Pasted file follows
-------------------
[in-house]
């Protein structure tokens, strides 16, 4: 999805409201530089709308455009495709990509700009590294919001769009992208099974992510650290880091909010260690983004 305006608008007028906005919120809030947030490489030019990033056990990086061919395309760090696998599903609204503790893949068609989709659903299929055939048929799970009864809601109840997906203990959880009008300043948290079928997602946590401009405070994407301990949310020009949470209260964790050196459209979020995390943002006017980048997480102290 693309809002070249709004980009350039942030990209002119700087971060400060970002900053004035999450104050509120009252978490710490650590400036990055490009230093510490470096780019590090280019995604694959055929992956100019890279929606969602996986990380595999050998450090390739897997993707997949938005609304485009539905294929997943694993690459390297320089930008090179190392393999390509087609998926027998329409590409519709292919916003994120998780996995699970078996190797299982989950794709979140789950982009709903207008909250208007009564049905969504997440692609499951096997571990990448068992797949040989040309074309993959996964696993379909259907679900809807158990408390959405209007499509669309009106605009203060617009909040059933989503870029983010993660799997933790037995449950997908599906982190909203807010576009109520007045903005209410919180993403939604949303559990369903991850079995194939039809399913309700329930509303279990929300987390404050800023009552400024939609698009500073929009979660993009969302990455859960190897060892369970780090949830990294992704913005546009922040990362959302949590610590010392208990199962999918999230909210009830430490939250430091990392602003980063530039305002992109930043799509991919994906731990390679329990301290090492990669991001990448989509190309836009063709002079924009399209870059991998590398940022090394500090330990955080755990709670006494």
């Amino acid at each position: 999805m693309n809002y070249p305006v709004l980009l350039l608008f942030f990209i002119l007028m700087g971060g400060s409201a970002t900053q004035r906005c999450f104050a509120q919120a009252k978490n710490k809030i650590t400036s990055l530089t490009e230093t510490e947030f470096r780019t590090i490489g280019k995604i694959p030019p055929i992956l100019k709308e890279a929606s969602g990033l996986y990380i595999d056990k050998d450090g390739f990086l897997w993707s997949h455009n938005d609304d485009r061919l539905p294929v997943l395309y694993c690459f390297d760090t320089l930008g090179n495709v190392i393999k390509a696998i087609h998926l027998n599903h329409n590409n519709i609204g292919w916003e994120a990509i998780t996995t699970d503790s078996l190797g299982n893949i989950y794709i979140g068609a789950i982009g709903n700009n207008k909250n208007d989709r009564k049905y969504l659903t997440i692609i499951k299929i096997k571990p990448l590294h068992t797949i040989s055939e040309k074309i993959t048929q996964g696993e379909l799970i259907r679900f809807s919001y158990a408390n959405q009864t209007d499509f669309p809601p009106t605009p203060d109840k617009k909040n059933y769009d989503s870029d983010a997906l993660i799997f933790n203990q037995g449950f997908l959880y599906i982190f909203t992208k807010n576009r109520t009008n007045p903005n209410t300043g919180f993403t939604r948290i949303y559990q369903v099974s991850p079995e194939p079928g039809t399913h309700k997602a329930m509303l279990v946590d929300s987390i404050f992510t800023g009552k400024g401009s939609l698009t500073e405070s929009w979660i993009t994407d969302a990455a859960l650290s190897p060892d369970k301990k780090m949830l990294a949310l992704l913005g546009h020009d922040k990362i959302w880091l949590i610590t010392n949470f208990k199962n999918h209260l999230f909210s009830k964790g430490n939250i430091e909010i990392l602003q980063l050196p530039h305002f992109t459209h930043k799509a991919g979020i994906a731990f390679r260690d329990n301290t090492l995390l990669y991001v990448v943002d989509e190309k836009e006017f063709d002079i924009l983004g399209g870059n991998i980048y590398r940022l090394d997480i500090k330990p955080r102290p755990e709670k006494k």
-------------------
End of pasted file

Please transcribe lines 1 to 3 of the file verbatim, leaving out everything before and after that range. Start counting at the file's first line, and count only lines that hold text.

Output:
[in-house]
């Protein structure tokens, strides 16, 4: 999805409201530089709308455009495709990509700009590294919001769009992208099974992510650290880091909010260690983004 305006608008007028906005919120809030947030490489030019990033056990990086061919395309760090696998599903609204503790893949068609989709659903299929055939048929799970009864809601109840997906203990959880009008300043948290079928997602946590401009405070994407301990949310020009949470209260964790050196459209979020995390943002006017980048997480102290 693309809002070249709004980009350039942030990209002119700087971060400060970002900053004035999450104050509120009252978490710490650590400036990055490009230093510490470096780019590090280019995604694959055929992956100019890279929606969602996986990380595999050998450090390739897997993707997949938005609304485009539905294929997943694993690459390297320089930008090179190392393999390509087609998926027998329409590409519709292919916003994120998780996995699970078996190797299982989950794709979140789950982009709903207008909250208007009564049905969504997440692609499951096997571990990448068992797949040989040309074309993959996964696993379909259907679900809807158990408390959405209007499509669309009106605009203060617009909040059933989503870029983010993660799997933790037995449950997908599906982190909203807010576009109520007045903005209410919180993403939604949303559990369903991850079995194939039809399913309700329930509303279990929300987390404050800023009552400024939609698009500073929009979660993009969302990455859960190897060892369970780090949830990294992704913005546009922040990362959302949590610590010392208990199962999918999230909210009830430490939250430091990392602003980063530039305002992109930043799509991919994906731990390679329990301290090492990669991001990448989509190309836009063709002079924009399209870059991998590398940022090394500090330990955080755990709670006494």
């Amino acid at each position: 999805m693309n809002y070249p305006v709004l980009l350039l608008f942030f990209i002119l007028m700087g971060g400060s409201a970002t900053q004035r906005c999450f104050a509120q919120a009252k978490n710490k809030i650590t400036s990055l530089t490009e230093t510490e947030f470096r780019t590090i490489g280019k995604i694959p030019p055929i992956l100019k709308e890279a929606s969602g990033l996986y990380i595999d056990k050998d450090g390739f990086l897997w993707s997949h455009n938005d609304d485009r061919l539905p294929v997943l395309y694993c690459f390297d760090t320089l930008g090179n495709v190392i393999k390509a696998i087609h998926l027998n599903h329409n590409n519709i609204g292919w916003e994120a990509i998780t996995t699970d503790s078996l190797g299982n893949i989950y794709i979140g068609a789950i982009g709903n700009n207008k909250n208007d989709r009564k049905y969504l659903t997440i692609i499951k299929i096997k571990p990448l590294h068992t797949i040989s055939e040309k074309i993959t048929q996964g696993e379909l799970i259907r679900f809807s919001y158990a408390n959405q009864t209007d499509f669309p809601p009106t605009p203060d109840k617009k909040n059933y769009d989503s870029d983010a997906l993660i799997f933790n203990q037995g449950f997908l959880y599906i982190f909203t992208k807010n576009r109520t009008n007045p903005n209410t300043g919180f993403t939604r948290i949303y559990q369903v099974s991850p079995e194939p079928g039809t399913h309700k997602a329930m509303l279990v946590d929300s987390i404050f992510t800023g009552k400024g401009s939609l698009t500073e405070s929009w979660i993009t994407d969302a990455a859960l650290s190897p060892d369970k301990k780090m949830l990294a949310l992704l913005g546009h020009d922040k990362i959302w880091l949590i610590t010392n949470f208990k199962n999918h209260l999230f909210s009830k964790g430490n939250i430091e909010i990392l602003q980063l050196p530039h305002f992109t459209h930043k799509a991919g979020i994906a731990f390679r260690d329990n301290t090492l995390l990669y991001v990448v943002d989509e190309k836009e006017f063709d002079i924009l983004g399209g870059n991998i980048y590398r940022l090394d997480i500090k330990p955080r102290p755990e709670k006494k």